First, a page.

Last week, a couple of old friends flew into town to join me for our annual fishing weekend on the Little Red River. We met 22 years ago in Pittsburgh in a YMCA father-daughter program called Indian Princesses, which involved camping, hiking, and pseudo-Indian rituals. Our princesses grew up. We didn't. (Though we no longer wear the "feathers and leathers.")
These guys love Memphis. We always eat ribs somewhere and then roam Beale Street. We had a late night, topped off with an hour or so of watching tourists dance at Rum Boogie. Good times. As far as I remember.
The next morning, we perused The Commercial Appeal over coffee. "What's the deal with this paper?" my friend Kevin asked. "It's tiny."
"They cut the page size 10 percent to save money," I said.
"Well, it's weird."
The conversation rolled on, as we read each other Sarah Palin quotes, stock market analyses, and football predictions. The newspaper — tiny or not — stimulated lively discussions on politics, sports, and the economy.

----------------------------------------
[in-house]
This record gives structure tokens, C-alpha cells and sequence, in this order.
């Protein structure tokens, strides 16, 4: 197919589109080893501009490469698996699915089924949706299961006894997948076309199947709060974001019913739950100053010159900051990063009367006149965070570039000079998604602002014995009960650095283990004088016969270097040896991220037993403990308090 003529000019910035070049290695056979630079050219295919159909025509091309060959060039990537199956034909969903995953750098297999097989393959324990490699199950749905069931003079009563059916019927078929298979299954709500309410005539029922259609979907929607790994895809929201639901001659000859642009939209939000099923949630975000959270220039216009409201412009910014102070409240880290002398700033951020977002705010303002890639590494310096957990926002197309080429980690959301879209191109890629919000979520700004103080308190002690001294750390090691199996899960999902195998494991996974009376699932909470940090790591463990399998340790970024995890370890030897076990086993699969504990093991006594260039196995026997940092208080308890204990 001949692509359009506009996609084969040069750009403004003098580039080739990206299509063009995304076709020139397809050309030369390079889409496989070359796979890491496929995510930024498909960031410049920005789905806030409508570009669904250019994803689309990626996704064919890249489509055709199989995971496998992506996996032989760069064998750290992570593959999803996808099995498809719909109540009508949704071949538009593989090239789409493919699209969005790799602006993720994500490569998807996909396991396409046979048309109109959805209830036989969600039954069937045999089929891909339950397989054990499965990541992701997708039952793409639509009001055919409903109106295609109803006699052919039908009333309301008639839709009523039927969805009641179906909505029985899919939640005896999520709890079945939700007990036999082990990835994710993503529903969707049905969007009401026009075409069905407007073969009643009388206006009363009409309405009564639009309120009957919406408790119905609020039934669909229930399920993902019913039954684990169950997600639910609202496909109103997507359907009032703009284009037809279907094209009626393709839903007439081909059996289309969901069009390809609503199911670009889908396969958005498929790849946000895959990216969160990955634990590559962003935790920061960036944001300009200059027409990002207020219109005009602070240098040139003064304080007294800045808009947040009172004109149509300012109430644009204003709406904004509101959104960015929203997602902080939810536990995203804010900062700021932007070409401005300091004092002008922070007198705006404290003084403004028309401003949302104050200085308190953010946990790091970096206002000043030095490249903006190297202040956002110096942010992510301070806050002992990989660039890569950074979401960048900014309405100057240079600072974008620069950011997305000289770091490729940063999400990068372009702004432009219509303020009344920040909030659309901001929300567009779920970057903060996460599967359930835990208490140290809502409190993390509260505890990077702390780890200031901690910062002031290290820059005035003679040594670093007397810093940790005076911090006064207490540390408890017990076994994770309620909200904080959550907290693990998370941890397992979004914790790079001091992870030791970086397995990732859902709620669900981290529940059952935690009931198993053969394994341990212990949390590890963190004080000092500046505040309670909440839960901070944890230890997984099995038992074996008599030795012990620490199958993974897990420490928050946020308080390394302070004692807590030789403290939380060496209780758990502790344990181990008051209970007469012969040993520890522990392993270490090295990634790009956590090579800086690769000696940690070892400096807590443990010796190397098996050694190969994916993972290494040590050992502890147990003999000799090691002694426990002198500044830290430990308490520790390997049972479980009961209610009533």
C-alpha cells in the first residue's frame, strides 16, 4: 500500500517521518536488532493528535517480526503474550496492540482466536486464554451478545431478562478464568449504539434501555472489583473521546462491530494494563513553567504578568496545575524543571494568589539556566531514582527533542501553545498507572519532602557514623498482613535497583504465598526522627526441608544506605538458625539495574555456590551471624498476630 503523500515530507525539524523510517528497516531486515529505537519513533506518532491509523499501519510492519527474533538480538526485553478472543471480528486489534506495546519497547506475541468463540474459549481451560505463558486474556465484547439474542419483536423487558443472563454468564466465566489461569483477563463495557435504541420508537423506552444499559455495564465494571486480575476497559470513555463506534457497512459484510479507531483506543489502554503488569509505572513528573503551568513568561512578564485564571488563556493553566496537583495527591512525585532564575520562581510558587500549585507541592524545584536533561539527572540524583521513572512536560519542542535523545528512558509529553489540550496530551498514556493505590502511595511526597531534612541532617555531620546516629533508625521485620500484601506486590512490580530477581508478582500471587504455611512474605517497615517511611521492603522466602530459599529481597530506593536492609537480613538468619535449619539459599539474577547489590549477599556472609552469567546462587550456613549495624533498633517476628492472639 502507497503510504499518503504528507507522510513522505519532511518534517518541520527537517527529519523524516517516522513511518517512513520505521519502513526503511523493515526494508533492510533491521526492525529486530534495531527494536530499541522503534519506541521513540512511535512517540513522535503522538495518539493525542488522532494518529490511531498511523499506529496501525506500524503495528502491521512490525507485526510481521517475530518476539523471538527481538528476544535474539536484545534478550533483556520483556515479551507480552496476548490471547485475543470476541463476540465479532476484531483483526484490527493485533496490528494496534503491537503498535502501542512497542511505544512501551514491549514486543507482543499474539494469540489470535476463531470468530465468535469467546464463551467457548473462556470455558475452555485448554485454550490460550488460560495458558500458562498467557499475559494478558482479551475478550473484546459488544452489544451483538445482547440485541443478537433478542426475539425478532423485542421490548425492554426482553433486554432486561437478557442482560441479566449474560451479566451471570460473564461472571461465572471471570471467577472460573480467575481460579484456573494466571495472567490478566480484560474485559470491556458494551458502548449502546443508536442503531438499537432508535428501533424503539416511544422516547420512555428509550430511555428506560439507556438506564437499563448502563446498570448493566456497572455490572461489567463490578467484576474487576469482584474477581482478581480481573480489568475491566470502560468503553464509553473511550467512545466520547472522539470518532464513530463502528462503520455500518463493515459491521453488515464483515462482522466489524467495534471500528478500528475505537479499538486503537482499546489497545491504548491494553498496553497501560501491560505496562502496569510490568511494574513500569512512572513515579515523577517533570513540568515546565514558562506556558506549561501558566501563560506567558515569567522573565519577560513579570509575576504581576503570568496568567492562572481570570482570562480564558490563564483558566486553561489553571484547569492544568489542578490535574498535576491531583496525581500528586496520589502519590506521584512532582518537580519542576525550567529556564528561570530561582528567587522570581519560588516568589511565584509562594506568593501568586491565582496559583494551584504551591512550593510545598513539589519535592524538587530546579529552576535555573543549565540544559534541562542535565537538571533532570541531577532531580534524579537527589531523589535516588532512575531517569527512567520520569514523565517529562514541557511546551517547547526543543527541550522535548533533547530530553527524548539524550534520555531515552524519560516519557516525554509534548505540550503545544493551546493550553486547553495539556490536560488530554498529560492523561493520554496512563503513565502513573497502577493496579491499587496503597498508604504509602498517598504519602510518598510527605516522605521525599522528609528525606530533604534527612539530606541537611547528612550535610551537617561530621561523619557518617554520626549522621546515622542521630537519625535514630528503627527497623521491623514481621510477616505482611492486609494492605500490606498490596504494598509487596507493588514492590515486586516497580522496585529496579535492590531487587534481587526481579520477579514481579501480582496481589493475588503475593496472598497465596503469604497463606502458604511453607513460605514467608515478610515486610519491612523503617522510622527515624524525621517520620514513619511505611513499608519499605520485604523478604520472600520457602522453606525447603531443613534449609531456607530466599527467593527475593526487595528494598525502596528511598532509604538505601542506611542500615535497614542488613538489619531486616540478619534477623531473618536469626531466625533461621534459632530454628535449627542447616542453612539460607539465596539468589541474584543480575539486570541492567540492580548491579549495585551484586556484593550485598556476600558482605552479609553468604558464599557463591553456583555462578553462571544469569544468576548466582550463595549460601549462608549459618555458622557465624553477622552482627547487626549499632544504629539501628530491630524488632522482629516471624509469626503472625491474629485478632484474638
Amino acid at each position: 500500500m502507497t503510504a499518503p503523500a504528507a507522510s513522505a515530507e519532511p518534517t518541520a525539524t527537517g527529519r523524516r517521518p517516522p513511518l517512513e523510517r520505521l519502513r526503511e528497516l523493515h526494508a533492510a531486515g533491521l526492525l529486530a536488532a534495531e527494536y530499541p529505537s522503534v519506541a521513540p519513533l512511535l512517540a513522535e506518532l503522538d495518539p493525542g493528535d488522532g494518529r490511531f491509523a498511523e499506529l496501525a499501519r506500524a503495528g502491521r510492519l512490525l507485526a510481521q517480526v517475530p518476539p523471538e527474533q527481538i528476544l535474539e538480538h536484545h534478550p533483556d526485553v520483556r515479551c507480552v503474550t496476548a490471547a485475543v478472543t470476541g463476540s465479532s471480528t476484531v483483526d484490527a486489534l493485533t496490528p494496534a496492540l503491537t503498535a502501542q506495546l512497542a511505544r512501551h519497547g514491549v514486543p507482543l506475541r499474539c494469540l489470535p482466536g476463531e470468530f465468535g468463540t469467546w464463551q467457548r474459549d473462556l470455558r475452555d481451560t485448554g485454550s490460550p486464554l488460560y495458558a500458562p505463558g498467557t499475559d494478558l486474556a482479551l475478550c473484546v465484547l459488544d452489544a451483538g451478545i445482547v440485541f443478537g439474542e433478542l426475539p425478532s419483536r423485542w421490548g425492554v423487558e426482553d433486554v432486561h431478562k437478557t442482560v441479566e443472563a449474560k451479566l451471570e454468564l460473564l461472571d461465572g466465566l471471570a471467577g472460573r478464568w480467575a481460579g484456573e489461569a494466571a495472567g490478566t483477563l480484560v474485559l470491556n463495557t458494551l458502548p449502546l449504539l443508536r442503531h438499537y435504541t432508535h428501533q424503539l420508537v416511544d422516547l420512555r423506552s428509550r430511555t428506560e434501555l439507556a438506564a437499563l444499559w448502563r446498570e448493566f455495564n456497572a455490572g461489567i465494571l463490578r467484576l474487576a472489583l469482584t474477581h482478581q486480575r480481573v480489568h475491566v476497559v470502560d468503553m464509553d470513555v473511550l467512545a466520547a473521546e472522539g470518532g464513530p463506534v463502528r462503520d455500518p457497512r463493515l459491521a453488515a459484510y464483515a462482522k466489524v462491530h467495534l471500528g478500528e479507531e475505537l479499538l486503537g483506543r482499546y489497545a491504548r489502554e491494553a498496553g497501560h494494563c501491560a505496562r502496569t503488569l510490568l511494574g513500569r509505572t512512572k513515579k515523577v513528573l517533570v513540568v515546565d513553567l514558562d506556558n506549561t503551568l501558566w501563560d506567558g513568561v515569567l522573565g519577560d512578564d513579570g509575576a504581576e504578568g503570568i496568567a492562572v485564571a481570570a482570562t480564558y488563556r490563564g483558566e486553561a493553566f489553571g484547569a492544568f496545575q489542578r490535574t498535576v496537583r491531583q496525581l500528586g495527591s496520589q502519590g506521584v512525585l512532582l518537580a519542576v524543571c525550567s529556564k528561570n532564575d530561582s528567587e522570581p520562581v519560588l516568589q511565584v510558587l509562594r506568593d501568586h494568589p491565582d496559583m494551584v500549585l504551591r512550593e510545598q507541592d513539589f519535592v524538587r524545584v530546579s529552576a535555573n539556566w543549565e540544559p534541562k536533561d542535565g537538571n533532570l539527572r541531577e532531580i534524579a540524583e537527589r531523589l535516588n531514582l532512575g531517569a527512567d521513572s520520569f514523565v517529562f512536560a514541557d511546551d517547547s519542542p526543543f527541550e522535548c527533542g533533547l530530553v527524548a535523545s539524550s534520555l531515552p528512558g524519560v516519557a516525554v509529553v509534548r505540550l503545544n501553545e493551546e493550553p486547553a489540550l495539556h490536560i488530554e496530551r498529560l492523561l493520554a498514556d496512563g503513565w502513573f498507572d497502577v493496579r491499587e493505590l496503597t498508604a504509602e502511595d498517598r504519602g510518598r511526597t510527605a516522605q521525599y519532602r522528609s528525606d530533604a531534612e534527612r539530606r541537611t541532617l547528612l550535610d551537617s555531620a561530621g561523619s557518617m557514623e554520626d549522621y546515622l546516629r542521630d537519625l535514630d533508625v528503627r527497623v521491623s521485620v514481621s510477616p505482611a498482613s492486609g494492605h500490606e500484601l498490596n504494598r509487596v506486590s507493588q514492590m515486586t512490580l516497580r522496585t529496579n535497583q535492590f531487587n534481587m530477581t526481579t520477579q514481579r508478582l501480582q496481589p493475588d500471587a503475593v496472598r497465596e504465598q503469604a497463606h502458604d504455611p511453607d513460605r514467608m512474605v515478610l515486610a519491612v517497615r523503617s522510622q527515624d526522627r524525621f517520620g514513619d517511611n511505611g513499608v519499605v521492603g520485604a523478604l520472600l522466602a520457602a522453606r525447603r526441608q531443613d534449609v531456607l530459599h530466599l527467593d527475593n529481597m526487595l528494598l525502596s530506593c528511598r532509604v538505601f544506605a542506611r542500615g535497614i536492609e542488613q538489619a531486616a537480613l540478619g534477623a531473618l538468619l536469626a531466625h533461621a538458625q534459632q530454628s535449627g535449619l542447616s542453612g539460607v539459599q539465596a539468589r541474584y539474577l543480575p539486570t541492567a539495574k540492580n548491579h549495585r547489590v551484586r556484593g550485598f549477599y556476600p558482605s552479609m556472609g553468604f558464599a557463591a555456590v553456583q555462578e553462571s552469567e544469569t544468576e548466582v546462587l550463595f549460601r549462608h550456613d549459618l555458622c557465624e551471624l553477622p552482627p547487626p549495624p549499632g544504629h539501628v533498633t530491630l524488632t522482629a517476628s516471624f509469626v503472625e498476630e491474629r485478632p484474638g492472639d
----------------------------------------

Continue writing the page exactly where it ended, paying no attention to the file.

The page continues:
But daily newspapers are shriveling, some say dying. They're laying off staff, cutting circulation. Newpaper company stock prices are falling. In another 22 years, will people still pass the newspaper around at breakfast?
The Internet is the future, we are told. But all those Internet sites where we go to get aggregated news — the Huffington Post, the Drudge Report, and hundreds of others — depend on newspapers to do the actual reporting.
Opinions, it is said, are like, well, noses. Everybody's got one. That's because opinions are cheap and easy to come by. News-gathering, on the other hand, is hard. Making phone calls to get quotes, flying to the frontlines to report a war, verifying facts with at least two sources, and spending weeks on an investigative story are all expensive endeavors.
Publishing fewer days a week is probably the next option for dailies, but that may only slow the bleeding. I do know that as daily newspapers falter, news keeps happening and somebody's got to report it. Otherwise, political crooks and greed-heads can operate with impunity. Without a healthy free press, the country's in big trouble.
"The Denver Post this week announced that they're looking for a marijuana editor for their website. They have one. They're just looking for him ..."
The speaker was Memphian John Gary, and the "this" he was wanting me to keep secret is the Mississippi River